Tax credits 2013
A number of federal tax credits exist to help taxpayers retain more of their earnings. Identifying which credits apply to you will reduce your pain as you prepare to file your income tax return. Gather your documents to get the most tax credits 2013.
Donate conservation property
A conservation easement tax deduction may significantly lower your tax bill. Through year-end conservationists who donate property or easements on their property to conservation organizations like the Nature Conservancy or a local land trust get an enhanced tax break that’s helped modest-income landowners; these enhancements are good through year-end. Section 170(f)(8) of the Internal Revenue Code clearly states that all charitable gifts valued at $250 or more must be substantiated by a letter acknowledging the gift and stating that the donor received no goods or services in return (or estimating the value of goods provided in the case of a bargain sale). This requirement applies to easement donations. For more details, see Conservation Easement Tax Deduction.
Remodel for energy-efficiency
There’s a $500 tax credit (that’s a dollar for dollar savings) for making certain energy-efficient improvements to your home. The Non-Business Energy Property Credit gives you a credit of up to $500 in a lifetime for making certain energy efficient upgrades to your primary residence, including replacing insulation, roofing, and doors, or adding double-paned windows (though you may use only $200 of this limit for windows). The Residential Energy Efficient Property Credit is a hefty tax credit worth 30 percent of the full cost of renewable energy systems such as solar hot water heaters, solar electric equipment, and wind turbines. The credit is only for the cost of the systems, not for the installation labor. You need the manufacturer’s certification for this credit, as well. If the credit is higher than your tax liability, you may carry it over to future years.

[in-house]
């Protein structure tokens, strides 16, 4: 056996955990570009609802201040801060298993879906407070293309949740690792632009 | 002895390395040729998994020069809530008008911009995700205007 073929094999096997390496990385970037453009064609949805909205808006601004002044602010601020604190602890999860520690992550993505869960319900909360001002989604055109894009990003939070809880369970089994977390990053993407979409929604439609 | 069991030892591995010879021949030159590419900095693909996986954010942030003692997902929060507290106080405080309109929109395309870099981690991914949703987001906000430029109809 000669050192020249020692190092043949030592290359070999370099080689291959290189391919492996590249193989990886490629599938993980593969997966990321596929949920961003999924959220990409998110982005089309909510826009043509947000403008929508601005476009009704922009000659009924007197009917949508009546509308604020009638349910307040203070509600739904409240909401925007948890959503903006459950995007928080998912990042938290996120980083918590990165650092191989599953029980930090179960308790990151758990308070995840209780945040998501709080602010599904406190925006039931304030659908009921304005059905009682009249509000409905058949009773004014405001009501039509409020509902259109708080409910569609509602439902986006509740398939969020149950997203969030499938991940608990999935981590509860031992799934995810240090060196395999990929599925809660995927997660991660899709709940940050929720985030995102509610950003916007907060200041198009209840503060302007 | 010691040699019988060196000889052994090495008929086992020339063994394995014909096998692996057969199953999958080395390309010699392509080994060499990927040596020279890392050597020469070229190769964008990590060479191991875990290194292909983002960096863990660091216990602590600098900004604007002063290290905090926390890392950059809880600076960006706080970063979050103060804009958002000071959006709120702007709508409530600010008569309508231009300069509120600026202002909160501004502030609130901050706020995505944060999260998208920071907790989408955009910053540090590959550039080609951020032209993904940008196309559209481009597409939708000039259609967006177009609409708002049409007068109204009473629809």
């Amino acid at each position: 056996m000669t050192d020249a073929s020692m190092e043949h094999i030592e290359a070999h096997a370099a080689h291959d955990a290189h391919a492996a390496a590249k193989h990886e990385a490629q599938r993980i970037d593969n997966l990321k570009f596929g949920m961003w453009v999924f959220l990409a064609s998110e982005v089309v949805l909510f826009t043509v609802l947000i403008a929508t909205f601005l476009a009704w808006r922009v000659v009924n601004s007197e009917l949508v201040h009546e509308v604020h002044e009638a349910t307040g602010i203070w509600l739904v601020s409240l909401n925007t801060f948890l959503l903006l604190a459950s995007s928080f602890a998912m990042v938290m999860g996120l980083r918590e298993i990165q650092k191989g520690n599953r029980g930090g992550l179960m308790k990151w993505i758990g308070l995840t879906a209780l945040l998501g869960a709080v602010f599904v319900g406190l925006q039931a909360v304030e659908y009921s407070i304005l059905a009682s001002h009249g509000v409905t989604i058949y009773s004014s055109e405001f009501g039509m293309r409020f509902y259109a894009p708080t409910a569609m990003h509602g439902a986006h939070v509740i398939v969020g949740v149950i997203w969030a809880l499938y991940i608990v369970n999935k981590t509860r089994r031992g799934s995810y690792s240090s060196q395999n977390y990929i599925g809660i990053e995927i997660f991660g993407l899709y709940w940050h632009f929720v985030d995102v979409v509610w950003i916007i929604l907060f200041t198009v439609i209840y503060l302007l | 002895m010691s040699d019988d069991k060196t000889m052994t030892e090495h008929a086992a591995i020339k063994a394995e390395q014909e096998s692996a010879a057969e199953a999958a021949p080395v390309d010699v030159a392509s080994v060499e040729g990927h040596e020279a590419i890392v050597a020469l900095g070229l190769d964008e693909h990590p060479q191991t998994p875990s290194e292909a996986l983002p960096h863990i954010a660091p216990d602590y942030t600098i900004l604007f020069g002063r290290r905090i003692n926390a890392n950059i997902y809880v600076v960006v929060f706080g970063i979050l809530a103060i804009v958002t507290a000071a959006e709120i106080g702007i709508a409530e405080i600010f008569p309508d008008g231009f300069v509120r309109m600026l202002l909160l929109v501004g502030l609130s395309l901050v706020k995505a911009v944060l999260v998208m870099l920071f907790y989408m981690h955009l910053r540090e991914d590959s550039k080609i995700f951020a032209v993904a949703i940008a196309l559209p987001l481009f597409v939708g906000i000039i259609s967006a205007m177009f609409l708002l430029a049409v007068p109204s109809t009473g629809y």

Electric vehicle tax credit
A tax credit for certain 2 or 3 wheeled electric vehicles expires at year-end. A separate tax credit of $7,500 is available for 4-wheeled electric vehicles including the 2012-2014 Ford Focus Electric, the 2013 Ford Fusion Energi, the 2013 Ford C Max Energi and the 2011-2012 Nissan Leaf and will be phased out once a manufacturer’s has sold 200,000 vehicles.
For vehicles acquired after December 31, 2009, the credit is equal to $2,500 plus, for a vehicle which draws propulsion energy from a battery with at least 5 kilowatt hours of capacity, $417, plus an additional $417 for each kilowatt hour of battery capacity in excess of 5 kilowatt hours. The total amount of the credit allowed for a vehicle is limited to $7,500.
State and local sales tax
CCH pegs this one as “the most politically-backed extender” so you probably don’t have to worry about it going away. But to be safe, if you’re a taxpayer who deducts state and local sales tax (in lieu of state and local income tax) and you’re contemplating big purchases in the near term you might want to make them in 2013.